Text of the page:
BURT WOLF ON CAMERA: I was gonna do his windshield free but he doesn’t have one.
BURT WOLF: See that car in the lead, I put on those tires.
Sonoma County is also the home of a man known as the garden wizard, a man who forever changed the world's fruits, vegetables and flowers. His name was Luther Burbank and he was born in 1849 in Lancaster, Massachusetts. At the age of 27 he moved to Sonoma County California. He was a horticulturist who spent his life trying to improve the quality of plants and increase the world's food supply. He moved to Sonoma because he felt it was the chosen spot of all the earth as far as nature was concerned. And it certainly worked for him.
He introduced more than 800 new varieties, including some of our most important fruits, vegetables, nuts, grains, and the Burbank potato, plus hundreds of ornamental flowers, including the Shasta daisy. Cathy Stevenson took me on a tour.
CATHY STEVENSON: Here we have an example of the Shasta daisy. It took Luther Burbank 17 years to develop this plant. When he was a little boy running around the hills in Lancaster Massachusetts, he loved the little bitty oxide daisies that grew wild there. And when he came to California in 1875, he had found the same little daisies in California. So he decided that he wanted to make it bigger and better and brighter and whiter.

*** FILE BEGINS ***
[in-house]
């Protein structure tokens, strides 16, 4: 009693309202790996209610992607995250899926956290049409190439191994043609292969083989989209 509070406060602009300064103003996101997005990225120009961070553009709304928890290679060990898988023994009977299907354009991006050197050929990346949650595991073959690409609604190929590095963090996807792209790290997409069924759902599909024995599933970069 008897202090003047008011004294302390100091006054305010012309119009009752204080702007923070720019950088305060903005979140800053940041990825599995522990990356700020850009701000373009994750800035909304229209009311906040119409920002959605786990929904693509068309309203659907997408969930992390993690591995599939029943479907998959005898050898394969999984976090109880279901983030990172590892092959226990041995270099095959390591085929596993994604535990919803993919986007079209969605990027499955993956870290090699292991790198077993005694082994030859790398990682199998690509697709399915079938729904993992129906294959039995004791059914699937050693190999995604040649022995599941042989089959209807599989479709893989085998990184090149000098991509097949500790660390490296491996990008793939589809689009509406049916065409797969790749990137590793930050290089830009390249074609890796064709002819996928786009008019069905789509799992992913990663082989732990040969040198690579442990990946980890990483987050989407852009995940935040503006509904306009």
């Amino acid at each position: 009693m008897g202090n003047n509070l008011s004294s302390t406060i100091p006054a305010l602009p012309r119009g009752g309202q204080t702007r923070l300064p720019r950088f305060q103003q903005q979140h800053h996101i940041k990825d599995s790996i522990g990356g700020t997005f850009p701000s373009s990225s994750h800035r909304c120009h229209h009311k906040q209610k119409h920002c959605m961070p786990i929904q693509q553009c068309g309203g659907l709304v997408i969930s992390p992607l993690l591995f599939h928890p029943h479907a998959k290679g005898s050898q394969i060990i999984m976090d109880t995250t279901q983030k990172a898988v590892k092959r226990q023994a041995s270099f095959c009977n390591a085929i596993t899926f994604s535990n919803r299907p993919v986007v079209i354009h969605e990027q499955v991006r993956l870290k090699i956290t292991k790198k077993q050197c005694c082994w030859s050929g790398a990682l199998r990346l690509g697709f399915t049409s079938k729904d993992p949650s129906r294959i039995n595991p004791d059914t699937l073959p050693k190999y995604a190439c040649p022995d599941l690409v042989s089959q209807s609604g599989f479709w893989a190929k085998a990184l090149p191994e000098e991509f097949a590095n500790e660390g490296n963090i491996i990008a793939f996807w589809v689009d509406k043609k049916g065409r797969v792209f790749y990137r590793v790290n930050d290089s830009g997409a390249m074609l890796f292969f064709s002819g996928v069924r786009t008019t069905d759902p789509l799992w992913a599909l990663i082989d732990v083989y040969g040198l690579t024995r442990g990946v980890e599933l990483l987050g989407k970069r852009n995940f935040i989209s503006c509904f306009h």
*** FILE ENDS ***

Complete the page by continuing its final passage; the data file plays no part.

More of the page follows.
BURT WOLF: Some people are never satisfied.
CATHY STEVENSON: That's right. And that was true of Luther, he was never satisfied. Some say that the rose was Luther Burbank's favorite flower, and so this rose garden is in honor of that.
BURT WOLF: The rose is the symbol of the Virgin Mary and originally the rosary was 165 dried rose petals wound tight and made into a chain. In addition to roses he loved the cactus.